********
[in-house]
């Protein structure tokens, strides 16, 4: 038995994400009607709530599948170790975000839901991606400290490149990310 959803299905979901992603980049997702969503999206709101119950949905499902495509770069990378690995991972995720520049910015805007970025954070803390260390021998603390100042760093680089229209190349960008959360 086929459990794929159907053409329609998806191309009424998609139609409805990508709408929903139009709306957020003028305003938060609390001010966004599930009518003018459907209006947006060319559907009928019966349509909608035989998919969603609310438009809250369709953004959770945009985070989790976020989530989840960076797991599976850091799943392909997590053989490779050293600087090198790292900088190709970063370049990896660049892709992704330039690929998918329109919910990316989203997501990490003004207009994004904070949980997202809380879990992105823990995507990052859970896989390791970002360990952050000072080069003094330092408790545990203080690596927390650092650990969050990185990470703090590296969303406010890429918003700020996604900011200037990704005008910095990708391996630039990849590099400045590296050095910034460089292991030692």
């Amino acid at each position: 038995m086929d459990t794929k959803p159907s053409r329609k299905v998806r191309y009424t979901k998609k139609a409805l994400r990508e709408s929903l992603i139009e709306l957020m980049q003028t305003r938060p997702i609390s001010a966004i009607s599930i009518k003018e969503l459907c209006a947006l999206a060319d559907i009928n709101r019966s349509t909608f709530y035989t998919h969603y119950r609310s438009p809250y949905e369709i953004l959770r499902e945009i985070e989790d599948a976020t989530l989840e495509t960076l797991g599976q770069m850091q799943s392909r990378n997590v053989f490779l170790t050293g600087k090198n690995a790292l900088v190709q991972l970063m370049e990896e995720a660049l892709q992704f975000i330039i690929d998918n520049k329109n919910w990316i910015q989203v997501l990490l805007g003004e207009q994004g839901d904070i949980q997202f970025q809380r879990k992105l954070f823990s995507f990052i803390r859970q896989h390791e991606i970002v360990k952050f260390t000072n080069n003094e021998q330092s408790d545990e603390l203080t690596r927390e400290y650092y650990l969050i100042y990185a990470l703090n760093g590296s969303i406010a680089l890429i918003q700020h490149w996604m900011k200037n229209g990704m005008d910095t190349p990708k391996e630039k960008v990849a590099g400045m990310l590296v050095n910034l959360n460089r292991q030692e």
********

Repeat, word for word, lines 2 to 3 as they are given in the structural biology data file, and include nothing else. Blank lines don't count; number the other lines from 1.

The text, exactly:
């Protein structure tokens, strides 16, 4: 038995994400009607709530599948170790975000839901991606400290490149990310 959803299905979901992603980049997702969503999206709101119950949905499902495509770069990378690995991972995720520049910015805007970025954070803390260390021998603390100042760093680089229209190349960008959360 086929459990794929159907053409329609998806191309009424998609139609409805990508709408929903139009709306957020003028305003938060609390001010966004599930009518003018459907209006947006060319559907009928019966349509909608035989998919969603609310438009809250369709953004959770945009985070989790976020989530989840960076797991599976850091799943392909997590053989490779050293600087090198790292900088190709970063370049990896660049892709992704330039690929998918329109919910990316989203997501990490003004207009994004904070949980997202809380879990992105823990995507990052859970896989390791970002360990952050000072080069003094330092408790545990203080690596927390650092650990969050990185990470703090590296969303406010890429918003700020996604900011200037990704005008910095990708391996630039990849590099400045590296050095910034460089292991030692």
């Amino acid at each position: 038995m086929d459990t794929k959803p159907s053409r329609k299905v998806r191309y009424t979901k998609k139609a409805l994400r990508e709408s929903l992603i139009e709306l957020m980049q003028t305003r938060p997702i609390s001010a966004i009607s599930i009518k003018e969503l459907c209006a947006l999206a060319d559907i009928n709101r019966s349509t909608f709530y035989t998919h969603y119950r609310s438009p809250y949905e369709i953004l959770r499902e945009i985070e989790d599948a976020t989530l989840e495509t960076l797991g599976q770069m850091q799943s392909r990378n997590v053989f490779l170790t050293g600087k090198n690995a790292l900088v190709q991972l970063m370049e990896e995720a660049l892709q992704f975000i330039i690929d998918n520049k329109n919910w990316i910015q989203v997501l990490l805007g003004e207009q994004g839901d904070i949980q997202f970025q809380r879990k992105l954070f823990s995507f990052i803390r859970q896989h390791e991606i970002v360990k952050f260390t000072n080069n003094e021998q330092s408790d545990e603390l203080t690596r927390e400290y650092y650990l969050i100042y990185a990470l703090n760093g590296s969303i406010a680089l890429i918003q700020h490149w996604m900011k200037n229209g990704m005008d910095t190349p990708k391996e630039k960008v990849a590099g400045m990310l590296v050095n910034l959360n460089r292991q030692e």